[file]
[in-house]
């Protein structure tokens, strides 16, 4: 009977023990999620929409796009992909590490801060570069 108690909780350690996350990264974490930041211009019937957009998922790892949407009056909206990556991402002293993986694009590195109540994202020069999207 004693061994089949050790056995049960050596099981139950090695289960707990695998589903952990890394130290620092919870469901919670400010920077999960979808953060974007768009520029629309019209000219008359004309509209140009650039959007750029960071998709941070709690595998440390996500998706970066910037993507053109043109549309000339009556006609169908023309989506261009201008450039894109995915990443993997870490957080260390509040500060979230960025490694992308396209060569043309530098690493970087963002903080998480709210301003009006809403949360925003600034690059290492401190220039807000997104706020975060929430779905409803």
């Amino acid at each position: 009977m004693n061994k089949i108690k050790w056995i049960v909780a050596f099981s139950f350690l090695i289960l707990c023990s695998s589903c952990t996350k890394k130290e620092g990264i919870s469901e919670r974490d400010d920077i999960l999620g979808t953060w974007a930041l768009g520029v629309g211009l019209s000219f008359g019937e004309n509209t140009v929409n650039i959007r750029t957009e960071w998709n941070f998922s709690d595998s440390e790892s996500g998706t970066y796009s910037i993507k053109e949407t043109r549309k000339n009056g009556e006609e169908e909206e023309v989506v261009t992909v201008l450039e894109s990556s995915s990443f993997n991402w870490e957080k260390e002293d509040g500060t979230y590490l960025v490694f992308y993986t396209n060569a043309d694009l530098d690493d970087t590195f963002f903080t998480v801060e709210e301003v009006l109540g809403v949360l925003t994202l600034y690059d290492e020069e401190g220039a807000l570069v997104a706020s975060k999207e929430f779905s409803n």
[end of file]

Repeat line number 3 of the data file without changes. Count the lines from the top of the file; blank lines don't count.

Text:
């Amino acid at each position: 009977m004693n061994k089949i108690k050790w056995i049960v909780a050596f099981s139950f350690l090695i289960l707990c023990s695998s589903c952990t996350k890394k130290e620092g990264i919870s469901e919670r974490d400010d920077i999960l999620g979808t953060w974007a930041l768009g520029v629309g211009l019209s000219f008359g019937e004309n509209t140009v929409n650039i959007r750029t957009e960071w998709n941070f998922s709690d595998s440390e790892s996500g998706t970066y796009s910037i993507k053109e949407t043109r549309k000339n009056g009556e006609e169908e909206e023309v989506v261009t992909v201008l450039e894109s990556s995915s990443f993997n991402w870490e957080k260390e002293d509040g500060t979230y590490l960025v490694f992308y993986t396209n060569a043309d694009l530098d690493d970087t590195f963002f903080t998480v801060e709210e301003v009006l109540g809403v949360l925003t994202l600034y690059d290492e020069e401190g220039a807000l570069v997104a706020s975060k999207e929430f779905s409803n």